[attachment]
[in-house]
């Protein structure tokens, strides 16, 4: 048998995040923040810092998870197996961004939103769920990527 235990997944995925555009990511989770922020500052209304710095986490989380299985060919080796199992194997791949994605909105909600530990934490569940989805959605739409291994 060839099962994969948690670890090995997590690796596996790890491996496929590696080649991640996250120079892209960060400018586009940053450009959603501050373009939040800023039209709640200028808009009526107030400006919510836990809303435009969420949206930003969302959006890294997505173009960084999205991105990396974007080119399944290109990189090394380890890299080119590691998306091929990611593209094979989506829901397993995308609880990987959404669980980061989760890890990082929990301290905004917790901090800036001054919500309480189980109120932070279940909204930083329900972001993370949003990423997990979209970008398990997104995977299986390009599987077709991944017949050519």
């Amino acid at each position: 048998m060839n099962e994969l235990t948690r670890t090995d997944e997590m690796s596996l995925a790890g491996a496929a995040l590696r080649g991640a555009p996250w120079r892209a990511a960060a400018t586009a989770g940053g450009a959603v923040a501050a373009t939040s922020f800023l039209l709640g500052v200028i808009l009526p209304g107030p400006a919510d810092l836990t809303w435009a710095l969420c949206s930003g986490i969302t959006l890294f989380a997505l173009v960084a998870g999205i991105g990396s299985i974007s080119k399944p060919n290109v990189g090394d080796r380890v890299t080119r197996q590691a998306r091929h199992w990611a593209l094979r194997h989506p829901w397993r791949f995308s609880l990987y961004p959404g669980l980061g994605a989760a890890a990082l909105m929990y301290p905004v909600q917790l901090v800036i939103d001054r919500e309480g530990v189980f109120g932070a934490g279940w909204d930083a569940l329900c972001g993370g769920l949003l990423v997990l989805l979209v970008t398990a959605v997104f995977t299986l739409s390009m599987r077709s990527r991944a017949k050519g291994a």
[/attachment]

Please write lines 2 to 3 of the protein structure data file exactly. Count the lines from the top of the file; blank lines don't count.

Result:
């Protein structure tokens, strides 16, 4: 048998995040923040810092998870197996961004939103769920990527 235990997944995925555009990511989770922020500052209304710095986490989380299985060919080796199992194997791949994605909105909600530990934490569940989805959605739409291994 060839099962994969948690670890090995997590690796596996790890491996496929590696080649991640996250120079892209960060400018586009940053450009959603501050373009939040800023039209709640200028808009009526107030400006919510836990809303435009969420949206930003969302959006890294997505173009960084999205991105990396974007080119399944290109990189090394380890890299080119590691998306091929990611593209094979989506829901397993995308609880990987959404669980980061989760890890990082929990301290905004917790901090800036001054919500309480189980109120932070279940909204930083329900972001993370949003990423997990979209970008398990997104995977299986390009599987077709991944017949050519």
């Amino acid at each position: 048998m060839n099962e994969l235990t948690r670890t090995d997944e997590m690796s596996l995925a790890g491996a496929a995040l590696r080649g991640a555009p996250w120079r892209a990511a960060a400018t586009a989770g940053g450009a959603v923040a501050a373009t939040s922020f800023l039209l709640g500052v200028i808009l009526p209304g107030p400006a919510d810092l836990t809303w435009a710095l969420c949206s930003g986490i969302t959006l890294f989380a997505l173009v960084a998870g999205i991105g990396s299985i974007s080119k399944p060919n290109v990189g090394d080796r380890v890299t080119r197996q590691a998306r091929h199992w990611a593209l094979r194997h989506p829901w397993r791949f995308s609880l990987y961004p959404g669980l980061g994605a989760a890890a990082l909105m929990y301290p905004v909600q917790l901090v800036i939103d001054r919500e309480g530990v189980f109120g932070a934490g279940w909204d930083a569940l329900c972001g993370g769920l949003l990423v997990l989805l979209v970008t398990a959605v997104f995977t299986l739409s390009m599987r077709s990527r991944a017949k050519g291994a």